AP Explains: Who's affected by computer chip security flaw

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SANTA CLARA, Calif. (AP) Update:

Technology companies are scrambling to fix serious security flaws affecting computer processors found in many of the world's personal computers and smartphones.

The bugs can be exploited to allow the memory content of a computer to be leaked, potentially exposing stored passwords and other sensitive data.

Researchers discovered the problem last year and disclosed it Wednesday, after word got out through British technology site The Register. Intel and Google say they were planning to disclose the issue next week when fixes will be available.

There's no evidence bad actors have yet exploited the bugs, but companies are working to patch up vulnerabilities to their operating systems and browsers to protect against one of the bugs. But researchers say the other is harder to fix, but it's also harder to exploit.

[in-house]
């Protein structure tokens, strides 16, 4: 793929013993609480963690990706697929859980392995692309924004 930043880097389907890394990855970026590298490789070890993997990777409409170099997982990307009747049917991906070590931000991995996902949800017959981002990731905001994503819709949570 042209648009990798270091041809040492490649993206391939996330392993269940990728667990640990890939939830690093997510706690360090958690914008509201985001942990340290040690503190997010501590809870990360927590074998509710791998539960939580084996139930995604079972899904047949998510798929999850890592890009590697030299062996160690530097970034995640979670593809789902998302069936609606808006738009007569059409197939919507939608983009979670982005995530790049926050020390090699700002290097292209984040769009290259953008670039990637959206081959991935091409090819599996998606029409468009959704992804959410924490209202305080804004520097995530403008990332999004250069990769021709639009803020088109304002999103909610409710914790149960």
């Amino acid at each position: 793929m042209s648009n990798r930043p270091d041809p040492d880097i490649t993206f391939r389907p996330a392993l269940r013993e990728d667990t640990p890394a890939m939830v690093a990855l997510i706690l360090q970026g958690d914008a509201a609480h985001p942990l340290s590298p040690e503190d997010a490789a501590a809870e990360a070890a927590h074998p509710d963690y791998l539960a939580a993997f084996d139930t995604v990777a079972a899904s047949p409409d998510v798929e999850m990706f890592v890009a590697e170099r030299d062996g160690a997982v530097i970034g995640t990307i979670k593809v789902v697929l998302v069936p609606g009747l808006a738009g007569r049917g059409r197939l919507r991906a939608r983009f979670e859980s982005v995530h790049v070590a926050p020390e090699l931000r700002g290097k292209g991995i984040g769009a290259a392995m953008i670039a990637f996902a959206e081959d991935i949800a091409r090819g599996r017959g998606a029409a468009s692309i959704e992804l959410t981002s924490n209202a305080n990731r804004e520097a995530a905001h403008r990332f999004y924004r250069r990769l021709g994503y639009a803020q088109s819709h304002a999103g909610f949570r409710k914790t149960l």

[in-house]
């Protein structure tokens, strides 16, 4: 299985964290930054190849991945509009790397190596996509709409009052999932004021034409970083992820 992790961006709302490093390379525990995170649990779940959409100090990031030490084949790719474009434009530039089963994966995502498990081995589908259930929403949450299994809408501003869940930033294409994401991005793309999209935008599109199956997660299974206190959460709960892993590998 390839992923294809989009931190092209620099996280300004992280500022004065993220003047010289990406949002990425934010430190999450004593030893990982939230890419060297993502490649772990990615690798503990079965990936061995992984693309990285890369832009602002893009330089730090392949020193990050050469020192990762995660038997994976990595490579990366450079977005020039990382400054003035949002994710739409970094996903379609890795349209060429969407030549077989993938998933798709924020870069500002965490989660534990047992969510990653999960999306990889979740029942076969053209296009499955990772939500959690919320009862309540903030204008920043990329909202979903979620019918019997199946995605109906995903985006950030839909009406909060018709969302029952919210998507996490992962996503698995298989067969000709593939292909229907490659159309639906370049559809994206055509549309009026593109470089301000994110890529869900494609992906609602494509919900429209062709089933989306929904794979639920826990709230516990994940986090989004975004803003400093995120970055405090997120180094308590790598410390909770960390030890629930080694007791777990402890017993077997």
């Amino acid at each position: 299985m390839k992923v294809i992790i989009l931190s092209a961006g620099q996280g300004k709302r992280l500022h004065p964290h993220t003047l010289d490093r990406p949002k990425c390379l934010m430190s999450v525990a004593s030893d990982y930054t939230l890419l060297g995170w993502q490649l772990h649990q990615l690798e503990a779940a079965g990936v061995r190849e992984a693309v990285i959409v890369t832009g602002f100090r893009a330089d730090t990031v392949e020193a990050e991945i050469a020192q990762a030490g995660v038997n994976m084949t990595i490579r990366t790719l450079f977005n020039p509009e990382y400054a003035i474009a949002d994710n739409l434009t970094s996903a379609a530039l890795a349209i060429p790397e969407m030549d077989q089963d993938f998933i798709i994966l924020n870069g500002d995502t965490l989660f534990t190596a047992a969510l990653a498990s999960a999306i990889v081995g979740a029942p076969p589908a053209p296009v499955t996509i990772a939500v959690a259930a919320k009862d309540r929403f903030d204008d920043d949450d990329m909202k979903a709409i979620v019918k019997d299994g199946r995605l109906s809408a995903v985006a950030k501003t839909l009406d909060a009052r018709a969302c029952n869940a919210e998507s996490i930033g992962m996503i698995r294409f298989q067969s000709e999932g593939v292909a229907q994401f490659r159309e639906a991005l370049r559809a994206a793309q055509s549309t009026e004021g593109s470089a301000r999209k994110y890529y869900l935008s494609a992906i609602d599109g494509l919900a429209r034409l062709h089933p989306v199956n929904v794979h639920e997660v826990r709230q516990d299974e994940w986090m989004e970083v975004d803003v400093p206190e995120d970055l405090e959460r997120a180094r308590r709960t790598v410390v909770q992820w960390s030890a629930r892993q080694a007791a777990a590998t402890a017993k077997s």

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Security researchers at Google say they've discovered serious security flaws affecting computer processors built by Intel and other chipmakers.

Google's Project Zero team said Wednesday that the flaw could allow bad actors to gather passwords and other sensitive data from a system's memory.

The tech company disclosed the vulnerability not long after Intel said it's working to patch it. Intel says the average computer user won't experience significant slowdowns as it's fixed.

The chipmaker was forced to disclose the problem Wednesday after a report by British technology site The Register caused Intel's stock to fall.

Both Intel and Google said they were planning to disclose the issue next week when fixes will be available. Google says it also affects other processors and the devices and operating systems running them.

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